In the land of the “American Dream,” it is the common belief that there is a direct relationship between hard work and success. In this ideal prototype, those who put in long hours are bound for success and movement up the social ladder. Theoretically, one could be born into the “bottom of the food chain,” and with some hard work, rise into the realm of the social elite. As a testament to this global view of the United States, immigrants from all over the world have made the journey to the “land of opportunity” in hopes of better education, jobs, government, communities and lives for themselves and the generations following them. All of this is based on a system of social stratification – a guide to how successful one has been at
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Relying on these four criteria, a basic understanding of a person’s predicted class can be built. While this model works fine for providing an elementary level of understanding, it must be acknowledged that a person could rate well on this scale and still be in a different class than those scoring similarly – there are many more benchmarks of class than those mentioned in Scott and Leonhardt’s system. While this system could be considered an oversimplification of the many parts that shape class in America, it is a fine starting point for examining the most commonly observed markers of social class.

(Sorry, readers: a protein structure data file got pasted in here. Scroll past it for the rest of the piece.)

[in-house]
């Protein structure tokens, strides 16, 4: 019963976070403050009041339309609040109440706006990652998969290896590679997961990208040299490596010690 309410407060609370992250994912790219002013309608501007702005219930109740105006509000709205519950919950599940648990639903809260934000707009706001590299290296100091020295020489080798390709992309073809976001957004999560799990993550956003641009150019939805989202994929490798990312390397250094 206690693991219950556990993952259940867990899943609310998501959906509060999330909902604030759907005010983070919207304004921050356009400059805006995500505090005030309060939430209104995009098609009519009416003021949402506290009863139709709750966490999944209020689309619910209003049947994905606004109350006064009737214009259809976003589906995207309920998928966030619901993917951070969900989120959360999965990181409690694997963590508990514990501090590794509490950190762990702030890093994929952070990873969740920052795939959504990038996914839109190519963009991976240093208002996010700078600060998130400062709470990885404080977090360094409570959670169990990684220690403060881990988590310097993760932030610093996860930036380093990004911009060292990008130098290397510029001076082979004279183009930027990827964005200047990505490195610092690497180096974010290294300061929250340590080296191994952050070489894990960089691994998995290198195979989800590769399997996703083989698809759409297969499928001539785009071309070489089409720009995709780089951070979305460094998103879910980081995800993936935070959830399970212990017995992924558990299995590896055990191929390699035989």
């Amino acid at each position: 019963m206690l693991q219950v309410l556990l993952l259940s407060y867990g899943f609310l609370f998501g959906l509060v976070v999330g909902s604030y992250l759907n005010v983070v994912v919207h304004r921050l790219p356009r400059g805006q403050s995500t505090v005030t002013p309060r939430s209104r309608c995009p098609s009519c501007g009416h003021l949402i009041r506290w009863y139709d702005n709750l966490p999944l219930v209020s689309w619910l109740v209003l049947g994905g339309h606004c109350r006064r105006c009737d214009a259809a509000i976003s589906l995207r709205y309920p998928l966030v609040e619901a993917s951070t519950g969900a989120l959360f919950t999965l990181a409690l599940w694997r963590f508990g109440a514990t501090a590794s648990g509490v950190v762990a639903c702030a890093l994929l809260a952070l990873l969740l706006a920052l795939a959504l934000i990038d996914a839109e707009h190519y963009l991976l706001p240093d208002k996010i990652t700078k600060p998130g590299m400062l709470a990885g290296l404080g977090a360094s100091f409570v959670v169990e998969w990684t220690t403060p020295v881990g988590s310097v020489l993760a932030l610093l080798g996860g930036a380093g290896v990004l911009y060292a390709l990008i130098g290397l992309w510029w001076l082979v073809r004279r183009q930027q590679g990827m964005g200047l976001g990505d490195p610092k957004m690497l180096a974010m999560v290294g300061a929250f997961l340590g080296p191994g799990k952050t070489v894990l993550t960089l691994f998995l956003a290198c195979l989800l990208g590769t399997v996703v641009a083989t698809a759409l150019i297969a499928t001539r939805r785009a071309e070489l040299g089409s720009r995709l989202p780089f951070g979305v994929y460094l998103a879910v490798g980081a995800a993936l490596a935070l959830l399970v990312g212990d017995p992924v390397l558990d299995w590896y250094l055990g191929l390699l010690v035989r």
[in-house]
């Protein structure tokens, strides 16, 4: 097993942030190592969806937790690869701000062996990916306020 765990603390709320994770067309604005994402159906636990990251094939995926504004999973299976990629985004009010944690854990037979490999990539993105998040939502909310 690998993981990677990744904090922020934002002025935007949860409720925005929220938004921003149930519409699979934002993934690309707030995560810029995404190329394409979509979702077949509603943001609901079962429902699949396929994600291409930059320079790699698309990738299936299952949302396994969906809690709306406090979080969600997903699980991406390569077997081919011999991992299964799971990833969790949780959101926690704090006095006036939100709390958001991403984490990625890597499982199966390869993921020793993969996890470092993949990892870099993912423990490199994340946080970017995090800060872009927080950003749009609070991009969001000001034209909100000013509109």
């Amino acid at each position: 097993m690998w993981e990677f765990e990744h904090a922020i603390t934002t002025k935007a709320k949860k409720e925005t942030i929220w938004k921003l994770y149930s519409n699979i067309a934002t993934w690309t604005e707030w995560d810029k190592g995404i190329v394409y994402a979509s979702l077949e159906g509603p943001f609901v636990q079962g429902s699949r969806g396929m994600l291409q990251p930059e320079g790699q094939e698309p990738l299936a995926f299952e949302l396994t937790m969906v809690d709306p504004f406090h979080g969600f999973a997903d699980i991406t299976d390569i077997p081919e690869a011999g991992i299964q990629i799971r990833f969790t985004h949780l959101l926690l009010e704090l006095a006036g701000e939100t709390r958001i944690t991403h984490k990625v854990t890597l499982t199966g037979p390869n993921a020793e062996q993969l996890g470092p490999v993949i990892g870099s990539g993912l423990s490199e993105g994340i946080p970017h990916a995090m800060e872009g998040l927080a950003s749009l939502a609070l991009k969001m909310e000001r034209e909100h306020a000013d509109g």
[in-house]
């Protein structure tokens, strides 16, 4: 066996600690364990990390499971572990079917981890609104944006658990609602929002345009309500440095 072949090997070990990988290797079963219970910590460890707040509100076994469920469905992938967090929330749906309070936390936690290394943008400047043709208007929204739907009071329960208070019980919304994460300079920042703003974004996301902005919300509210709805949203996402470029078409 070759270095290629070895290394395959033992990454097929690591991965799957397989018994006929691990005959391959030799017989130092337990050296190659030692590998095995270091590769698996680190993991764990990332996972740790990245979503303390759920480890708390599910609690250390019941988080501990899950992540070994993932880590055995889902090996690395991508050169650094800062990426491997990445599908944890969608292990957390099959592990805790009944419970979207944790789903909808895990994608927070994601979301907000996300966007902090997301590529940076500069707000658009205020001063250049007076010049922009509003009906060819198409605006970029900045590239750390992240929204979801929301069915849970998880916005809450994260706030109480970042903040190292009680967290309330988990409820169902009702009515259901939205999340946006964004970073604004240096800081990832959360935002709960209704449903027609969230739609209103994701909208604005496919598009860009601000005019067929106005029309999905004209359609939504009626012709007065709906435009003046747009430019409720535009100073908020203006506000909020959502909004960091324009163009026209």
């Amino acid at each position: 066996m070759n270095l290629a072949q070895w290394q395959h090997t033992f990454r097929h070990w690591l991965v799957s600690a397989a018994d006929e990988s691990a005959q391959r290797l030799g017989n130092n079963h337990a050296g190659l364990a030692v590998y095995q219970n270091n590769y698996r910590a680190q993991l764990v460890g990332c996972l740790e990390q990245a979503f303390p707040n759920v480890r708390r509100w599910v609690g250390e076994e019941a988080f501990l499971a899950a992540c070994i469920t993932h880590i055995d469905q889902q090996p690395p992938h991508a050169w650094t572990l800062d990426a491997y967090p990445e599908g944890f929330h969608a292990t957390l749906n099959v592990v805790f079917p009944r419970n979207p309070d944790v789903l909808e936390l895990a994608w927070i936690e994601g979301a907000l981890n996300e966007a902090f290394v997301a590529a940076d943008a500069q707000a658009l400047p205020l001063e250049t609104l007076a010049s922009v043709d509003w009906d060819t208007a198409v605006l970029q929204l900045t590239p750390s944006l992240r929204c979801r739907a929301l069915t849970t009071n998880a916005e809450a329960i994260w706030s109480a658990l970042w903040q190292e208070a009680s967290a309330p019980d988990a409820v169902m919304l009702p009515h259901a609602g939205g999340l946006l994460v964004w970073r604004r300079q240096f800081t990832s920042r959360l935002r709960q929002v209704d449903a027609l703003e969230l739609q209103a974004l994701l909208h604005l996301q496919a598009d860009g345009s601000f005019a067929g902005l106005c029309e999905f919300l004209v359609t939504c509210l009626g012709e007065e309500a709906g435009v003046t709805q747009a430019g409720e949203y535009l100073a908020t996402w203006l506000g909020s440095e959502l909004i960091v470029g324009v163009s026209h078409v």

In Scott and Leonhardt’s model, one of the main components to class is education. When evaluating the education of a person, their scale ranges from persons with no schooling, then moves on to those who have graduated from high school, with the highest level of education belonging to persons who have received doctorate degrees. Focusing on education, a doctorate degree gives the greatest probability to be in a higher class, while those with no completed education must rely completely on other means of advancement. In an interactive “class calculator” presented by The New York Times alongside “Shadowy Lines That Still Divide,” Archie Tse and Ben Werschkul assign values to the many different options under each of the four main factors, allowing users to plug in their own occupations, educations, income and wealth. After these values have been combined, viewers can see which